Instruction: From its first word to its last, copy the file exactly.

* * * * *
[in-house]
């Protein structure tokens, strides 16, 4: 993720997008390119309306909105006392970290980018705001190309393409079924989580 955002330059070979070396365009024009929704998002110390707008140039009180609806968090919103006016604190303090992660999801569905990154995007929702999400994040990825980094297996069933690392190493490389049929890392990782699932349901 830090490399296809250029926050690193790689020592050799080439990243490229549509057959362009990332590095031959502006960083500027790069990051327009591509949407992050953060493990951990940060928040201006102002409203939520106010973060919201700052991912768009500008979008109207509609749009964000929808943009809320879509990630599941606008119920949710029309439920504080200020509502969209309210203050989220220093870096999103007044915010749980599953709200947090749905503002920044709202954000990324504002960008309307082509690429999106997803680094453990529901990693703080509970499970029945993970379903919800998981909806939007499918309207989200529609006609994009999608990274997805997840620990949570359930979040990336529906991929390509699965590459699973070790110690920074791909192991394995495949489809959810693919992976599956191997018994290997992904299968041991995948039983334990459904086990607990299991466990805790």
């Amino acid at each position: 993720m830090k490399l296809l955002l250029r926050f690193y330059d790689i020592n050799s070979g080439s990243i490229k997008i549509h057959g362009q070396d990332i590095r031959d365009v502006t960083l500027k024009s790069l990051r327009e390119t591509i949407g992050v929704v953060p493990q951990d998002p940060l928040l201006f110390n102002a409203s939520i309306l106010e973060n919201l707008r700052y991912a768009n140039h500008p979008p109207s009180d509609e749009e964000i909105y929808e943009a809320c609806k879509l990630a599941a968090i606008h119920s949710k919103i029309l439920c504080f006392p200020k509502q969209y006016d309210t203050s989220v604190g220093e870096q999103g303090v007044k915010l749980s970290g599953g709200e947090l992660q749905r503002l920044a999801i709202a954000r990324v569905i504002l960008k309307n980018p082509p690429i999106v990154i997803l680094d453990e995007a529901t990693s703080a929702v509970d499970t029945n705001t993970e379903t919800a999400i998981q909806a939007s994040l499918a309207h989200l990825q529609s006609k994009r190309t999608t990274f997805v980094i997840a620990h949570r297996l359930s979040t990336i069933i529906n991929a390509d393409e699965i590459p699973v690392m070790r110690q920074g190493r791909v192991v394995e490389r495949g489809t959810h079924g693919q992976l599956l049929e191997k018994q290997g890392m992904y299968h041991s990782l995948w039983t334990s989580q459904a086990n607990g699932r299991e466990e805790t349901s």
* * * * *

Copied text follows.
[in-house]
């Protein structure tokens, strides 16, 4: 993720997008390119309306909105006392970290980018705001190309393409079924989580 955002330059070979070396365009024009929704998002110390707008140039009180609806968090919103006016604190303090992660999801569905990154995007929702999400994040990825980094297996069933690392190493490389049929890392990782699932349901 830090490399296809250029926050690193790689020592050799080439990243490229549509057959362009990332590095031959502006960083500027790069990051327009591509949407992050953060493990951990940060928040201006102002409203939520106010973060919201700052991912768009500008979008109207509609749009964000929808943009809320879509990630599941606008119920949710029309439920504080200020509502969209309210203050989220220093870096999103007044915010749980599953709200947090749905503002920044709202954000990324504002960008309307082509690429999106997803680094453990529901990693703080509970499970029945993970379903919800998981909806939007499918309207989200529609006609994009999608990274997805997840620990949570359930979040990336529906991929390509699965590459699973070790110690920074791909192991394995495949489809959810693919992976599956191997018994290997992904299968041991995948039983334990459904086990607990299991466990805790």
């Amino acid at each position: 993720m830090k490399l296809l955002l250029r926050f690193y330059d790689i020592n050799s070979g080439s990243i490229k997008i549509h057959g362009q070396d990332i590095r031959d365009v502006t960083l500027k024009s790069l990051r327009e390119t591509i949407g992050v929704v953060p493990q951990d998002p940060l928040l201006f110390n102002a409203s939520i309306l106010e973060n919201l707008r700052y991912a768009n140039h500008p979008p109207s009180d509609e749009e964000i909105y929808e943009a809320c609806k879509l990630a599941a968090i606008h119920s949710k919103i029309l439920c504080f006392p200020k509502q969209y006016d309210t203050s989220v604190g220093e870096q999103g303090v007044k915010l749980s970290g599953g709200e947090l992660q749905r503002l920044a999801i709202a954000r990324v569905i504002l960008k309307n980018p082509p690429i999106v990154i997803l680094d453990e995007a529901t990693s703080a929702v509970d499970t029945n705001t993970e379903t919800a999400i998981q909806a939007s994040l499918a309207h989200l990825q529609s006609k994009r190309t999608t990274f997805v980094i997840a620990h949570r297996l359930s979040t990336i069933i529906n991929a390509d393409e699965i590459p699973v690392m070790r110690q920074g190493r791909v192991v394995e490389r495949g489809t959810h079924g693919q992976l599956l049929e191997k018994q290997g890392m992904y299968h041991s990782l995948w039983t334990s989580q459904a086990n607990g699932r299991e466990e805790t349901s």